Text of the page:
Despite not having a new album to plug, Joe Jackson spent three weeks last month touring the U.S., and whipping a handful of new tracks into shape, which should appear on a forthcoming (as-yet-untitle

Despite not having a new album to plug, Joe Jackson spent three weeks last month touring the U.S., and whipping a handful of new tracks into shape, which should appear on a forthcoming (as-yet-untitled) album. And instead of employing a full-on band or doing a one-man show, Jackson opted for something in the middle -- a piano-driven, guitar-less trio with original Joe Jackson Band bassist Graham Maby and drummer Dave Noughton.

Borrowing a page from the Talking Heads' "Stop Making Sense" handbook, Jackson opened the show solo with renditions of "Home Town" and "Steppin' Out," before Maby joined in, and then finally, Houghton a song later. Jackson sat behind a black piano on the left, Maby was in the middle (alternating between standing and sitting on a stool) and Houghton played an electronic drum kit on the right.

Although the majority of the set list was comprised of tracks well known to the audience (who often shouted song requests and other one-liners between songs), two fine new tracks made their appearance in the set. "Too Tough" and "Citizen Sane" were both uptempo in in the same vein of Jackson's classic "Look Sharp!" and "I'm the Man" period. Other new tracks, such as "Drunk Song," were much more serene, while "Invisible Man" fell somewhere between the two styles.

The crowd was treated to a healthy helping of Jackson's classic "Night and Day" album (which made sense, since the recording was also completely guitar-less), including such standouts as "Another World." Another track from that album, "Real Men," was prefaced by Jackson's admission of how it always takes him back to New York circa 1982 (and in particular, Soho, where the song was recorded), and how he missed the NYC of old.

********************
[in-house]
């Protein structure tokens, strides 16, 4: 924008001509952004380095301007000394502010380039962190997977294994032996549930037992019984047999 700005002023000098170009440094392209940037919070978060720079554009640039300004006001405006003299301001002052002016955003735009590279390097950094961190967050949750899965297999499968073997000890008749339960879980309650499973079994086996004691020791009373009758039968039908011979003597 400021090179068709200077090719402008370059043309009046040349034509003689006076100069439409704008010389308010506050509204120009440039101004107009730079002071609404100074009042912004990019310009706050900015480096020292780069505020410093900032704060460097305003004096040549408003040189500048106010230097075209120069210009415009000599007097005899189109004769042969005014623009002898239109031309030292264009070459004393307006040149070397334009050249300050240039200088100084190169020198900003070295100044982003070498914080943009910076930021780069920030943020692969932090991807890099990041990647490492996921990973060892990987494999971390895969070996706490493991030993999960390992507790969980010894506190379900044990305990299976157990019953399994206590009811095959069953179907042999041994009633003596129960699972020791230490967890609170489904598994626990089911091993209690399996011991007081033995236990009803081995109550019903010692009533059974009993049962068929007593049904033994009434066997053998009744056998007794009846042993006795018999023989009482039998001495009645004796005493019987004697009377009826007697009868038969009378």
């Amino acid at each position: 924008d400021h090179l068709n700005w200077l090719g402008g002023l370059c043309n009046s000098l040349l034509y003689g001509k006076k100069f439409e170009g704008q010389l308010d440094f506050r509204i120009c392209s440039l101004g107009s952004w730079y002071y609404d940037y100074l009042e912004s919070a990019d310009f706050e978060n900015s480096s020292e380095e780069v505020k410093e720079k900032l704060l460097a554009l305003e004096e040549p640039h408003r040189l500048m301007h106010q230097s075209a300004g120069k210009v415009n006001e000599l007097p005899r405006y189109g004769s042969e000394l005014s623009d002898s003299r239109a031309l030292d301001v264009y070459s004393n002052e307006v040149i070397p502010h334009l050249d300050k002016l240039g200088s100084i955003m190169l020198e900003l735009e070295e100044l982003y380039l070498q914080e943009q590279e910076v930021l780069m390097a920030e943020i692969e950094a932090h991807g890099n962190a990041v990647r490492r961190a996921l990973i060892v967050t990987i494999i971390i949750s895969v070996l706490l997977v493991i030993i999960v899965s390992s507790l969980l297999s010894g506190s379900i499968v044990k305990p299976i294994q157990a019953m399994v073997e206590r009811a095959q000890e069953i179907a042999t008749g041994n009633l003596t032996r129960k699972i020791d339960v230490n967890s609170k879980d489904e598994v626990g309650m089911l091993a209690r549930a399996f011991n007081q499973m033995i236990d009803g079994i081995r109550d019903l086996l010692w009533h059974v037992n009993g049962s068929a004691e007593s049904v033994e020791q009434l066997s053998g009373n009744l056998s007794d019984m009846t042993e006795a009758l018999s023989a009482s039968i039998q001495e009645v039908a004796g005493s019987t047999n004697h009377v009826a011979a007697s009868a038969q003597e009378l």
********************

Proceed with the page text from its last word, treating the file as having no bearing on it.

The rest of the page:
Other standouts included a cover of Frank Zappa's "Dirty Love," Jackson's first-ever hit, "Is She Really Going Out With Him" (which included the now-expected "Look over there/Where?" call-and-response between he and the crowd) and an explosive reading of "Take It Like a Man" from Jackson's underrated 2003 release, "Volume 4."

But it turned out Jackson saved the very best for last, as he closed the set with a simply beautiful rendition of "A Slow Song," the slowly building closer from "Night and Day." Jackson and company exited in a similar manner as they arrived -- Houghton left the stage mid-song and Maby stuck around for a spell longer, before all that remained was Jackson by himself at the piano, until exiting himself to wild applause.

With the new songs showing great promise and Jackson-Maby-Houghton sounding as splendid as ever, one would hope Jackson enlists the aid of his old pals when the time comes to document these tunes on record.

The evening was opened by a set from singer/guitarist/keyboardist Eric Hutchinson. Whenever an opening act can keep the audience on his side, it's always a victory, and Hutchinson did so with witty stage banter and unexpected/amusing cover songs. As evidenced by such originals as "All Over Now," Hutchinson's sound brought to mind Dave Matthews (if the latter was all by his lonesome) at times. With a major-label debut forthcoming from Maverick Records, Hutchinson should have no problem winning over admirers of both Matthews and Ben Folds.